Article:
Located just west of General Store Turtle bluffs consists of a small hill surrounded by 15 to 20 ledges on three sides. Known for the turtle cleaning station located at the top of the hill this site is loaded with fish. Most often currents are not a problem but being so far off shore it does have a tendency to catch the same stuff that General Store does. Good chance on seeing larger stuff here too. White tip reef sharks and an Hawaiian Morwong are just two of the many species that inhabit.
Brennekes Ledge is located at the east end of the south side dive sites. With its location so close to the point the currents here can rip. Mostly done as a drift, this site is one of the best there is on Kauai. Starting at around 60 feet the ledge drops off and turns into a overhang about 15 feet farther down. The overhang offers a large place for a lot of critters to hide and hunt. The only down side to this site is (once again) the currents. Because of the proximity to a point of land that compresses the current this site can be flat clam one minute and a ripping torrent the next. That’s why we mostly do it as a drift. Not for the squeamish or faint of heart this site should be requested only after you feel comfortable in the water.
NIIHAU DIVE SITES
A supreme adventure, but not for the faint of heart! These are some of Kauai’s most advanced dives but the payoff is stupendous. Drift diving and deep diving with some of Kauai’s most wonderful creatures. Niihau and Lehua offer incredible diving with over 11 sites total to choose from. This advanced dive will give you the opportunity to see Kauai diving as it is intended, without crowds and with knowledgeable, safe Dive Instructors!
AHUKINI LANDING (EAST SHORE)
Good for first timers and a great advance dive. But this site needs a guide that knows the spot. At night the reef is hard to navigate Located by Lihue airport, Ahukini is one of those sites that offers a wide diversity of environments. Popular as a shore fishing location, this site is only safe during times of light trades or south winds. Maximum depth can exceed 90 feet (if you don’t mind holding your breath on the way back) but the average is 25 to 50 feet. On the inside is a dredged out harbor that has a thick mud bottom where the brown sting ray is a common (and beautiful) sight. On the outside of the channel, large schools of spotted eagle rays (we’ve counted 25 at one time) fly in formation over the sand. Another aspect to this site is the ammunition that can be seen here. It seems that at the end of world war 2 there was a lot of unused ammo dumped of the ships that were anchored here. over the years some of it has been washed into shallow water where divers can see it rolling on the bottom. One word of caution though. This stuff is still live so look but don’t touch. Low visibility and lots of fishing wire. Make sure you have a knife as this is a very popular fishing spot at night. If there are guys fishing say hi and stay away from their lines or you might end up on a kitchen table.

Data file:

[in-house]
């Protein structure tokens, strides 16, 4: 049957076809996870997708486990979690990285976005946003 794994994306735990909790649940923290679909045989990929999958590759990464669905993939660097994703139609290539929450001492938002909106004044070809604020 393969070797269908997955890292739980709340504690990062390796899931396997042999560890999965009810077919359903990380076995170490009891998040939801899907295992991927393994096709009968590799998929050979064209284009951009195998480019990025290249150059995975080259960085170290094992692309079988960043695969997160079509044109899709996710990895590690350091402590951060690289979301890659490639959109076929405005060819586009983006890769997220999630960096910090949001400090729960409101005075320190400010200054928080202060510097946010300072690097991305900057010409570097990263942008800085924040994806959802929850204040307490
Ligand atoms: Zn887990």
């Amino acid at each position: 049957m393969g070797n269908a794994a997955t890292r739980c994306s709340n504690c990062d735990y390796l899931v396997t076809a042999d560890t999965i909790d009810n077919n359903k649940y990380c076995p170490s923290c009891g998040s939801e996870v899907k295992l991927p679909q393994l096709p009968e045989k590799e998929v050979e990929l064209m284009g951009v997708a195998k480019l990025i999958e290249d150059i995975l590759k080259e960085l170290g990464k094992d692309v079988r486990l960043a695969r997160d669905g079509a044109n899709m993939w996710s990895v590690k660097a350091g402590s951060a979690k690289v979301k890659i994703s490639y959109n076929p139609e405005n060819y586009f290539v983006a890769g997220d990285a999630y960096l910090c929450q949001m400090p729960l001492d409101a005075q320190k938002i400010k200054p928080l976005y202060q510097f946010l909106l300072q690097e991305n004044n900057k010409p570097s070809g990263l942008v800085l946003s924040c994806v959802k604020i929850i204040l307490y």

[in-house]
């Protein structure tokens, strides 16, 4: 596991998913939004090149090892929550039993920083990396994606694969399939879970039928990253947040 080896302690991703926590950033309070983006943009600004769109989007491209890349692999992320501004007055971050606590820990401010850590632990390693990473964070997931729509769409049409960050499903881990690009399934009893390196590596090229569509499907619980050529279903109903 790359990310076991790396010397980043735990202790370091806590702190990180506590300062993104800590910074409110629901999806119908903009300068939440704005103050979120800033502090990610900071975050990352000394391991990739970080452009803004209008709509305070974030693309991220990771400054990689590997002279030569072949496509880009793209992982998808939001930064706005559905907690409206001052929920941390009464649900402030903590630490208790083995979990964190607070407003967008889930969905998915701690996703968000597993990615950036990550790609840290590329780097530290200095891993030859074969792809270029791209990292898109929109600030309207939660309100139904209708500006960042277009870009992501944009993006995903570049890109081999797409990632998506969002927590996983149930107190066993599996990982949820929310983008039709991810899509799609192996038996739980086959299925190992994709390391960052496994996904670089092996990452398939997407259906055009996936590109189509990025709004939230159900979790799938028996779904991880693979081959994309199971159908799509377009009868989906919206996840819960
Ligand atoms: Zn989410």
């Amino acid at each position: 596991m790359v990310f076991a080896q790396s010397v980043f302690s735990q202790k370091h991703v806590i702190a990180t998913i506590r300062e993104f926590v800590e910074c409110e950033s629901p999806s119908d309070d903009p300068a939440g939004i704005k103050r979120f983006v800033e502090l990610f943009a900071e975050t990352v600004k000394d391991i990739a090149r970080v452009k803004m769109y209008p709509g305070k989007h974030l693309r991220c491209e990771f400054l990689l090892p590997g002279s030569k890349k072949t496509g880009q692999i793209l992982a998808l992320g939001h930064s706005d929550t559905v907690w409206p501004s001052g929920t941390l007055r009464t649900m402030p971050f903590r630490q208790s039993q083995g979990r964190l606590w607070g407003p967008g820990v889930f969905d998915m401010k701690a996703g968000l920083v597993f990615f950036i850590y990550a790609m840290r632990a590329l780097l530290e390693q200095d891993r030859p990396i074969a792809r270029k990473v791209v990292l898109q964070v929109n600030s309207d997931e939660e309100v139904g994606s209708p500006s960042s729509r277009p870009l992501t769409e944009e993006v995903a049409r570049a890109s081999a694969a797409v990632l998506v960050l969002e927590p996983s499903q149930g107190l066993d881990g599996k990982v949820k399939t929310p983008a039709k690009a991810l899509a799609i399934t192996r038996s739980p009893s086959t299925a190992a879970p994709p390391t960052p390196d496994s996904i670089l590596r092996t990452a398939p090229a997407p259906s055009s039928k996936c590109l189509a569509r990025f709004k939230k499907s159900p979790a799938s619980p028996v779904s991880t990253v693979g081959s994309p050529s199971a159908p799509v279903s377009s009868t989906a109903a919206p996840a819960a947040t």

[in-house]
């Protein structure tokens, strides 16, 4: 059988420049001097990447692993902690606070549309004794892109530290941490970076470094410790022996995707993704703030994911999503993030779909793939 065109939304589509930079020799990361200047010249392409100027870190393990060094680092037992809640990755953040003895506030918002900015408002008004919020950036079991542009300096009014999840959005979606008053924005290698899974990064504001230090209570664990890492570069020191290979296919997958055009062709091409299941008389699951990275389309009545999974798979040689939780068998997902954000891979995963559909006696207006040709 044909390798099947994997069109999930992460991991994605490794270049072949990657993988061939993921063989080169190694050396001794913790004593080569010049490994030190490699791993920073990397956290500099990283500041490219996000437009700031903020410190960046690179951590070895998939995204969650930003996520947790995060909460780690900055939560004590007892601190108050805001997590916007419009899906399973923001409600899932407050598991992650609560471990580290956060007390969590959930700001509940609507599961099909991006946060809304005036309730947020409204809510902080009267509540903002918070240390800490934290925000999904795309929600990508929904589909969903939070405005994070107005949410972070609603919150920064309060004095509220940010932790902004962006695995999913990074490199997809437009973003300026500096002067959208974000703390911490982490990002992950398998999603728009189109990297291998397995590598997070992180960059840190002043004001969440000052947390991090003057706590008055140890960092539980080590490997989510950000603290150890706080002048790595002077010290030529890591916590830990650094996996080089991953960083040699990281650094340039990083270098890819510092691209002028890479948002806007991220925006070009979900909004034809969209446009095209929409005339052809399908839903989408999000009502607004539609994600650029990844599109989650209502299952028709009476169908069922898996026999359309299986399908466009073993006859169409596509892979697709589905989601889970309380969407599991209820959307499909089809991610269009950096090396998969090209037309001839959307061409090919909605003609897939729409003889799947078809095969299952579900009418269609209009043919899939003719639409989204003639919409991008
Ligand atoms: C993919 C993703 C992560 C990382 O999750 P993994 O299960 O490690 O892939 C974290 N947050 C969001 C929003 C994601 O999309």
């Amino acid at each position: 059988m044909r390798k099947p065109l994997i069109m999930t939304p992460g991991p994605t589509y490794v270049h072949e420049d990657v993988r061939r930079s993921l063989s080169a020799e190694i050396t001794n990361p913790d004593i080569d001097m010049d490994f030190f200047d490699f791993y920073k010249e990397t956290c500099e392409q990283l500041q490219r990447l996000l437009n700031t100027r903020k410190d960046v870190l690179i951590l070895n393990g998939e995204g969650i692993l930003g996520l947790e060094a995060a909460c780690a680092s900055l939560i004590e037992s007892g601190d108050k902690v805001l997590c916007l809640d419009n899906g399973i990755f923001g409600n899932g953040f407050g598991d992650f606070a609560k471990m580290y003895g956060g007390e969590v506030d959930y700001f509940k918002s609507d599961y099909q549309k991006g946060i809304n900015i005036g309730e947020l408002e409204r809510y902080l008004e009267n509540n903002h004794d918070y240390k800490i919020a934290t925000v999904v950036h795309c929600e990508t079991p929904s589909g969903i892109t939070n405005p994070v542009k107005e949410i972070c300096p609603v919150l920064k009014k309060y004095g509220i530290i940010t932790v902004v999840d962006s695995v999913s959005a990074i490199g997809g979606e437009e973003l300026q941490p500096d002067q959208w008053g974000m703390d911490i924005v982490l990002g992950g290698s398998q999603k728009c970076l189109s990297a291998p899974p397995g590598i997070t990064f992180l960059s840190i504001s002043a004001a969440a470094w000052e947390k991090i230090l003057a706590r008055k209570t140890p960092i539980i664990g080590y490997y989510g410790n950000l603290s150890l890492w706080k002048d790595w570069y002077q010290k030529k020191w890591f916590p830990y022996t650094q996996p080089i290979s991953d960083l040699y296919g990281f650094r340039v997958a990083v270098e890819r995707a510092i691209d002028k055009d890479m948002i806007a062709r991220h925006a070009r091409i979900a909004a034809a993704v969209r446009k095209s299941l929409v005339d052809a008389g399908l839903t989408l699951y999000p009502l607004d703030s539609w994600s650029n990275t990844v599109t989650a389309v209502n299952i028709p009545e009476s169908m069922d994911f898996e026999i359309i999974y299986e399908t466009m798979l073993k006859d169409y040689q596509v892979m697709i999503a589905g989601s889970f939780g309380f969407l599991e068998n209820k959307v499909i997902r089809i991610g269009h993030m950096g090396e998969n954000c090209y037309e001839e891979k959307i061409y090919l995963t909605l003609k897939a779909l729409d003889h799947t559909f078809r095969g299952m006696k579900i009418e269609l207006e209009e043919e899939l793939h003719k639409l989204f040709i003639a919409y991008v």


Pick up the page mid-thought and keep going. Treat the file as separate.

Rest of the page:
KOLOA LANDING (SOUTH SHORE)
Located on the south side of Kauai, this is probably the most popular shore diving site on Kauai. During most of the year, this site offers just about everything you could want from a shore dive. Navigation is easy with outbound headings pointing due South (guess what the inbound is). Sea turtles sleep here during the day and we’ve seen everything from monk seals to whales (no… not the bikini kind) at this site. Once the premium harbor here on Kauai, there are still anchor chains located close to shore. The only caution is during periods of high south surf (anything over 4 feet).
TUNNELS (NORTH SHORE)
This is our favorite site of all but we strongly recommend you dive it with a guide. It is a difficult site to navigate and having a trained guide familiar with the site will improve your dive experience 150%. Named for the large tubes that form in the winter surf, this site lives up to it’s name. So far, we have documented over 26 caverns and tubes with some being over 75 ft. long. White tip reef sharks use the caverns to get clean while they sleep during the day and the reef is home to turtles, black coral and multiple nudibranchs (what the heck is that you ask? You’ll have to take the tour.) The current here can rip so the best time to dive is low tide and flat surf. Another drawback is parking so be sure to carpool with your guide or ask around for a group of Sherpa’s to hire to carry your gear the three miles to the beach. Now of course if you do a guided dive with us we will be more then happy to deliver your gear down to the beach for you (we have a cart and everything).